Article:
wherein when the difference between the aggregate queue length value and the predetermined queue length value exceeds a second threshold, the message includes a packet drop command,
wherein the second threshold is greater than the first threshold,
wherein the second threshold is triggered after the first threshold.
11. A method comprising:
receiving a virtual output queue length value from each virtual output queue at each of a plurality of input ports coupled to an output port, wherein the output port includes an output queue having a size less than a size of each virtual output queue such that packet flow control is not performed at the output queue;
calculating, by a controller, an aggregate queue length value for the output port as a sum of each virtual output queue length value from each of the plurality of input ports, the aggregate queue length value representing an amount of data across the plurality of input ports and destined for the output port;
generating a feedback message for at least one of the plurality of input ports including the aggregate queue length value; and
comparing, by the controller, the aggregate queue length value to a first threshold and a second threshold, wherein the second threshold is greater than the first threshold,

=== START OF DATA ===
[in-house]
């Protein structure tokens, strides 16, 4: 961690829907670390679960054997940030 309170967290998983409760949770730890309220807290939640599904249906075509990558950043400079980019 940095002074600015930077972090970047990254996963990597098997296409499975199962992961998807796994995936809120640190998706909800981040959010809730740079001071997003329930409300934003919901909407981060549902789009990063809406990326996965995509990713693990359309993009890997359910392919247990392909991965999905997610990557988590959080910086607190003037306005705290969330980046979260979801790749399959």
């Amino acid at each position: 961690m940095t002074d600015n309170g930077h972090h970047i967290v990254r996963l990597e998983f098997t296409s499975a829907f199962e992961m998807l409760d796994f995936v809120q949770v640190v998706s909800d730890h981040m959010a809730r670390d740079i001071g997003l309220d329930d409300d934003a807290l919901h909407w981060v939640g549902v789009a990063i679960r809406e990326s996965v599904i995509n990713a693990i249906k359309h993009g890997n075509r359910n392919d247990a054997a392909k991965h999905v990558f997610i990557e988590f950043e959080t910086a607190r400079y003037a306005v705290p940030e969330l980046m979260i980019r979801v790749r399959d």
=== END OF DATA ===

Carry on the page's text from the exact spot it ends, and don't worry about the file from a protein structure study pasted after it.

wherein the feedback message instructs the at least one of the plurality of input ports to stop buffering subsequent packets associated with the output port when the aggregate queue length value exceeds the second threshold, and
wherein the feedback message includes a congestion warning when the aggregate queue length value is between the first threshold and the second threshold.
12. The network device of claim 4, wherein the controller is configured to set the draining rate for each of the plurality of input ports according to a latency parameter.
13. The non-transitory computer readable medium of claim 10, wherein the instructions further cause the computer processor to:
monitor an occupancy of a first virtual output queue at one of the plurality of input ports; and
set a draining rate for the first virtual output queue based on the occupancy of the first virtual output queue and based on a latency parameter.
14. The method of claim 11, further comprising:
monitoring an occupancy of a first virtual output queue at the at least one of the plurality of input ports; and
setting a draining rate for the first virtual output queue based on the occupancy of the first virtual output queue and based on a latency parameter.
15. The non-transitory computer readable medium of claim 10, wherein a first network device comprises the output port and the plurality of input ports and the message including the congestion warning is for a second network device.
16. The method of claim 11, wherein a first network device comprises the output port and the plurality of input ports and the message including the congestion warning is for a second network device.
17. A non-transitory computer readable medium containing instructions that when executed by a computer processor cause the computer processor to: